Bicycle Sizing for Women

Bicycle Sizing for Women
Cycling is a great way to enjoy the outdoors, spend time with friends, get around town for work or errands and get some exercise. If you don't have the right size bike or your bike isn't properly fitted, you may not enjoy riding as much as you'd like. Worse, you could end up with muscle aches or joint pains due to incorrect fit. Some aspects of bike fitting apply to men and women equally, but there are a few important differences to keep in mind. Women-specific designs are a good solution for some women, but may not be best for any given individual.


Difficulty: Moderately Challenging

Things You’ll Need:
  • Tape measure
  • Comfortable clothes that allow full range of motion
  • Bike and cycling shoes
  • Bike shop fitter or a friend to help you
  • Goniometer (angle measuring device)
Step 1
Find a good bike shop. Get recommendations from friends who ride, from a local bike club or online. Most shops will fit a bike for free if you buy it from them but will charge for a fit if not. In either case, it's more than worth the cost---bike fitting requires a lot of experience and skill. "I've been fitting for over 30 years and I still learn something new with every fit I do," says Wade Hall, co-owner of The Spokesman Bicycles in Santa Cruz, Calif. For Hall, "nothing is more satisfying than getting a cyclist more comfortable and efficient on their bicycle."
Step 2
Measure your inseam (inside length of leg from floor to crotch) to determine your frame size, the basic starting point in choosing a bike (see Resources). Another measurement that's important for riding comfort and function is the hip flexion angle---the amount you can bend your hip without undue stress or pain. This should be measured when you're lying on your back with one leg fully relaxed, and the other bent at the hip. Seat height should be adjusted so flexion at the top of the pedal stroke does not exceed this angle, and the leg is almost fully extended at the bottom of the stroke.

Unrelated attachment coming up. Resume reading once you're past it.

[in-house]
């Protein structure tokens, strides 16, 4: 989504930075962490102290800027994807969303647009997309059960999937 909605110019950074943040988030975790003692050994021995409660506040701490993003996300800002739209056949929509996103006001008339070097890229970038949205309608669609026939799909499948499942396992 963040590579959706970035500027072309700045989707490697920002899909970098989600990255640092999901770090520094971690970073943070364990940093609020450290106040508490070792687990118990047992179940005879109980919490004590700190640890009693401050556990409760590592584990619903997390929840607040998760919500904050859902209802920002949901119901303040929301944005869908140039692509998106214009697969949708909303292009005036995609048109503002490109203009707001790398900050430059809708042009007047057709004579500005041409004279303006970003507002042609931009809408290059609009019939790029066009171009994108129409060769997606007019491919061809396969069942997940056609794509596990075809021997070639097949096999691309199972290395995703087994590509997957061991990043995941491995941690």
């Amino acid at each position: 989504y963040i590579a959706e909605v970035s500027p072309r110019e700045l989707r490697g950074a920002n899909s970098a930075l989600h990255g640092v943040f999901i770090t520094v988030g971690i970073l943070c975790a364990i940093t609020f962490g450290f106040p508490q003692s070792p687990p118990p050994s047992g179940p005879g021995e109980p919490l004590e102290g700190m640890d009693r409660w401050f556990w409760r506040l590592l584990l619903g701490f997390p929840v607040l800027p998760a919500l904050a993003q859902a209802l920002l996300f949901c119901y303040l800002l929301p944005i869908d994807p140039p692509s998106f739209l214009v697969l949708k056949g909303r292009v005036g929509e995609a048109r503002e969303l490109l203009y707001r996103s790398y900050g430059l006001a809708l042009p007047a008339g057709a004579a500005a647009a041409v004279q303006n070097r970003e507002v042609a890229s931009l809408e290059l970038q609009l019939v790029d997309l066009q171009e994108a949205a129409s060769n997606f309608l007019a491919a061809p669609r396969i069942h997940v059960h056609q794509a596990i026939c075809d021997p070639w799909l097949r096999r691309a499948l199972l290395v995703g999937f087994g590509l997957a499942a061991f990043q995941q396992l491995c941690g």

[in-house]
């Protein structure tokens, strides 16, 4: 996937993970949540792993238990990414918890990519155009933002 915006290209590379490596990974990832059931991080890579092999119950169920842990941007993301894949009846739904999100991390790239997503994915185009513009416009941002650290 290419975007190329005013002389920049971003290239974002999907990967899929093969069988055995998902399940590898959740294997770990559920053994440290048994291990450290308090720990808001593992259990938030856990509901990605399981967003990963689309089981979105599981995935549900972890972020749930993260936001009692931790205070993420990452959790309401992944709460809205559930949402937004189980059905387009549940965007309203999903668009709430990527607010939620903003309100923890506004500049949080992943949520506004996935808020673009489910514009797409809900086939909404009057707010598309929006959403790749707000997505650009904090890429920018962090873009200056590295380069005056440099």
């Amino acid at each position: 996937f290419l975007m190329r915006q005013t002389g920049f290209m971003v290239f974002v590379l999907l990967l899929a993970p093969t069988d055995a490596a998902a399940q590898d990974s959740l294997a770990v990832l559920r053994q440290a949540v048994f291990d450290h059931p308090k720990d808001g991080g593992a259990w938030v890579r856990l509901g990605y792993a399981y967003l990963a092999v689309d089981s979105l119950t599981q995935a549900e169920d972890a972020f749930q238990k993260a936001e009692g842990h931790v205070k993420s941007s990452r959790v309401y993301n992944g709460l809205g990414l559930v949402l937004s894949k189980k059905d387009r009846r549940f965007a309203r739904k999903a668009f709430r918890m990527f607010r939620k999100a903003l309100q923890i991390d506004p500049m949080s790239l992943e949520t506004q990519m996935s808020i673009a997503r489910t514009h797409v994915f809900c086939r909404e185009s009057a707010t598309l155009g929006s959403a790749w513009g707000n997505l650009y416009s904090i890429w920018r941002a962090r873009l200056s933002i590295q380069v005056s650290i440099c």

Step 3
Have someone measure the width of your shoulders across the upper back. Bar width should be matched to shoulder width as closely as possible. In most cases, women's shoulders are significantly narrower than men's, so narrower bars will be needed. Bars that are too wide create undue stress on the arms and shoulders.
Step 4
Adjust the height of your stem (tube on which bars are mounted). Many women new to riding prefer a more upright position, and think that means a high stem--but a stem that's too high can cause hunching of the shoulders and upper back, and transmit excess force to the hands and wrists. This reduces blood flow to the hands, causing pain and fatigue. A proper fit enables a relaxed hand position without restricted blood flow.
Step 5
Check to be sure you can squeeze the brake levers comfortably and fully. Women have smaller hands than men in general, and so may have trouble operating some brakes. You should be able to wrap your index and third finger around the front of the lever without straining.
Step 6
Try out some saddles. The right saddle is crucial for comfort and avoiding damage to the genitals from decreased blood flow while riding. Saddles for women often have a 'cutout' in the center to reduce pressure on delicate tissues. You may need to ride on a few different styles to find the one that's best for you.
Step 7
Buy a good pair of women's cycling shoes. Women's feet are shaped a bit differently from men's, so this is important. Like other women's footwear, these are designed on lasts specific for the female foot. Your bike shop can help you find the best shoes in your price range. If you have a leg length discrepancy, or one of your legs turns inward or outward while pedaling, insoles or shims may be needed.
Step 8
Remember to get a helmet, gloves, bottle cages, racks, lights, computer and other goodies you may need to get the most from your new ride.

Article Written By Peggy Hansen

Peggy Hansen holds a Bachelor of Science in biology from UC San Diego, Doctor of Medicine from UCLA, and completed postgraduate training at Stanford, Duke and Harvard. An award-winning writer and photographer, her work has been featured in Catnip, Herbalgram, Porter Gulch Review, and many online pieces. She's also a commentator for KQED-FM

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